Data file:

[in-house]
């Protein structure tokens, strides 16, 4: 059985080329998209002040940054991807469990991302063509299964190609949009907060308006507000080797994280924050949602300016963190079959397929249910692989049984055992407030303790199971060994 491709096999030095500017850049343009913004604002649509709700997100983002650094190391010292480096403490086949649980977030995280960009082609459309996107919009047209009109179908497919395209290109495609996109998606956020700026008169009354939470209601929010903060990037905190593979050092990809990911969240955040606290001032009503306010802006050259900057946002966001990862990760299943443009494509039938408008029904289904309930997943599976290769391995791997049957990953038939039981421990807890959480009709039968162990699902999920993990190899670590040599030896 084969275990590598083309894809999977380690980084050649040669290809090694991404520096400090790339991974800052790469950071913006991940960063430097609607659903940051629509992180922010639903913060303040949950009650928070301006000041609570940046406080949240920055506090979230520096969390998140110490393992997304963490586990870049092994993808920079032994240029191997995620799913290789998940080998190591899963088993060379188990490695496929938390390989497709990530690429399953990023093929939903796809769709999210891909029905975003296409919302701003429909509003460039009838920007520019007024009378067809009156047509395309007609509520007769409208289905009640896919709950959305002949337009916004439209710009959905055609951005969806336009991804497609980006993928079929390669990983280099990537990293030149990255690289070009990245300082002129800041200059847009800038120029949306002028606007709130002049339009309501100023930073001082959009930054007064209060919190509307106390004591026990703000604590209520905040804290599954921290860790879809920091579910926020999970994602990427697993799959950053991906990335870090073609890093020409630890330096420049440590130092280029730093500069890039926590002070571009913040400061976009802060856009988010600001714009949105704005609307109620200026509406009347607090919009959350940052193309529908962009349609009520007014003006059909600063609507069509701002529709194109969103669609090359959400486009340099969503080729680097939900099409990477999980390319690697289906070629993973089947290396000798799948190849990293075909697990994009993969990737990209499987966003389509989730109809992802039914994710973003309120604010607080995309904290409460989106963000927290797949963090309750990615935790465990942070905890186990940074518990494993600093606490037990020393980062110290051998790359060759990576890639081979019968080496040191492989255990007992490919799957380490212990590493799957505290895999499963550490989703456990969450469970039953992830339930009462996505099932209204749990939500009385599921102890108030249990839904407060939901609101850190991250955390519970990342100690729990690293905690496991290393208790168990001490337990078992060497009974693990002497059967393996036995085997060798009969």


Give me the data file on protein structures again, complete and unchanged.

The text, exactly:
[in-house]
């Protein structure tokens, strides 16, 4: 059985080329998209002040940054991807469990991302063509299964190609949009907060308006507000080797994280924050949602300016963190079959397929249910692989049984055992407030303790199971060994 491709096999030095500017850049343009913004604002649509709700997100983002650094190391010292480096403490086949649980977030995280960009082609459309996107919009047209009109179908497919395209290109495609996109998606956020700026008169009354939470209601929010903060990037905190593979050092990809990911969240955040606290001032009503306010802006050259900057946002966001990862990760299943443009494509039938408008029904289904309930997943599976290769391995791997049957990953038939039981421990807890959480009709039968162990699902999920993990190899670590040599030896 084969275990590598083309894809999977380690980084050649040669290809090694991404520096400090790339991974800052790469950071913006991940960063430097609607659903940051629509992180922010639903913060303040949950009650928070301006000041609570940046406080949240920055506090979230520096969390998140110490393992997304963490586990870049092994993808920079032994240029191997995620799913290789998940080998190591899963088993060379188990490695496929938390390989497709990530690429399953990023093929939903796809769709999210891909029905975003296409919302701003429909509003460039009838920007520019007024009378067809009156047509395309007609509520007769409208289905009640896919709950959305002949337009916004439209710009959905055609951005969806336009991804497609980006993928079929390669990983280099990537990293030149990255690289070009990245300082002129800041200059847009800038120029949306002028606007709130002049339009309501100023930073001082959009930054007064209060919190509307106390004591026990703000604590209520905040804290599954921290860790879809920091579910926020999970994602990427697993799959950053991906990335870090073609890093020409630890330096420049440590130092280029730093500069890039926590002070571009913040400061976009802060856009988010600001714009949105704005609307109620200026509406009347607090919009959350940052193309529908962009349609009520007014003006059909600063609507069509701002529709194109969103669609090359959400486009340099969503080729680097939900099409990477999980390319690697289906070629993973089947290396000798799948190849990293075909697990994009993969990737990209499987966003389509989730109809992802039914994710973003309120604010607080995309904290409460989106963000927290797949963090309750990615935790465990942070905890186990940074518990494993600093606490037990020393980062110290051998790359060759990576890639081979019968080496040191492989255990007992490919799957380490212990590493799957505290895999499963550490989703456990969450469970039953992830339930009462996505099932209204749990939500009385599921102890108030249990839904407060939901609101850190991250955390519970990342100690729990690293905690496991290393208790168990001490337990078992060497009974693990002497059967393996036995085997060798009969």